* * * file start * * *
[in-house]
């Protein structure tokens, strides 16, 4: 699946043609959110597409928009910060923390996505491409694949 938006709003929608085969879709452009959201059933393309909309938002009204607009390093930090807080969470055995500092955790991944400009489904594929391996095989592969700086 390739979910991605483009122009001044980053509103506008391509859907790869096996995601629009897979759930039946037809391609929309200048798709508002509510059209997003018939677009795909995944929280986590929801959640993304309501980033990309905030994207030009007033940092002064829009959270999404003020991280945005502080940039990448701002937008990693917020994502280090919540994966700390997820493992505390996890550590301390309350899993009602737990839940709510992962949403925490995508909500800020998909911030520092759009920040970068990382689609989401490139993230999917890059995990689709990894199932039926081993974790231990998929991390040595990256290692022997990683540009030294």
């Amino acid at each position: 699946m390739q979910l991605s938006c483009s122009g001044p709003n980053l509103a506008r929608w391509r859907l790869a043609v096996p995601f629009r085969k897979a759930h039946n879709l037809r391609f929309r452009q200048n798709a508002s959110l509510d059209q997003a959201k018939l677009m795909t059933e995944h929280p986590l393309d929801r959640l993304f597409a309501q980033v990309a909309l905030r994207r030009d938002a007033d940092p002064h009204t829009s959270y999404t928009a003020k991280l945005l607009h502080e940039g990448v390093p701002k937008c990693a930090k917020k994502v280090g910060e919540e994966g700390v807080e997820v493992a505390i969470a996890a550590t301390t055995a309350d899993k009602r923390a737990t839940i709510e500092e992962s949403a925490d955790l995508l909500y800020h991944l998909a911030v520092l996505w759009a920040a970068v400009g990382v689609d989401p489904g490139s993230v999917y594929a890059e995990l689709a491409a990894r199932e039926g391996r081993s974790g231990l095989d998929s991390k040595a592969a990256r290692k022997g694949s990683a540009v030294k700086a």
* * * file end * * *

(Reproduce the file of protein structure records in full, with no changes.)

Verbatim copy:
[in-house]
């Protein structure tokens, strides 16, 4: 699946043609959110597409928009910060923390996505491409694949 938006709003929608085969879709452009959201059933393309909309938002009204607009390093930090807080969470055995500092955790991944400009489904594929391996095989592969700086 390739979910991605483009122009001044980053509103506008391509859907790869096996995601629009897979759930039946037809391609929309200048798709508002509510059209997003018939677009795909995944929280986590929801959640993304309501980033990309905030994207030009007033940092002064829009959270999404003020991280945005502080940039990448701002937008990693917020994502280090919540994966700390997820493992505390996890550590301390309350899993009602737990839940709510992962949403925490995508909500800020998909911030520092759009920040970068990382689609989401490139993230999917890059995990689709990894199932039926081993974790231990998929991390040595990256290692022997990683540009030294």
């Amino acid at each position: 699946m390739q979910l991605s938006c483009s122009g001044p709003n980053l509103a506008r929608w391509r859907l790869a043609v096996p995601f629009r085969k897979a759930h039946n879709l037809r391609f929309r452009q200048n798709a508002s959110l509510d059209q997003a959201k018939l677009m795909t059933e995944h929280p986590l393309d929801r959640l993304f597409a309501q980033v990309a909309l905030r994207r030009d938002a007033d940092p002064h009204t829009s959270y999404t928009a003020k991280l945005l607009h502080e940039g990448v390093p701002k937008c990693a930090k917020k994502v280090g910060e919540e994966g700390v807080e997820v493992a505390i969470a996890a550590t301390t055995a309350d899993k009602r923390a737990t839940i709510e500092e992962s949403a925490d955790l995508l909500y800020h991944l998909a911030v520092l996505w759009a920040a970068v400009g990382v689609d989401p489904g490139s993230v999917y594929a890059e995990l689709a491409a990894r199932e039926g391996r081993s974790g231990l095989d998929s991390k040595a592969a990256r290692k022997g694949s990683a540009v030294k700086a």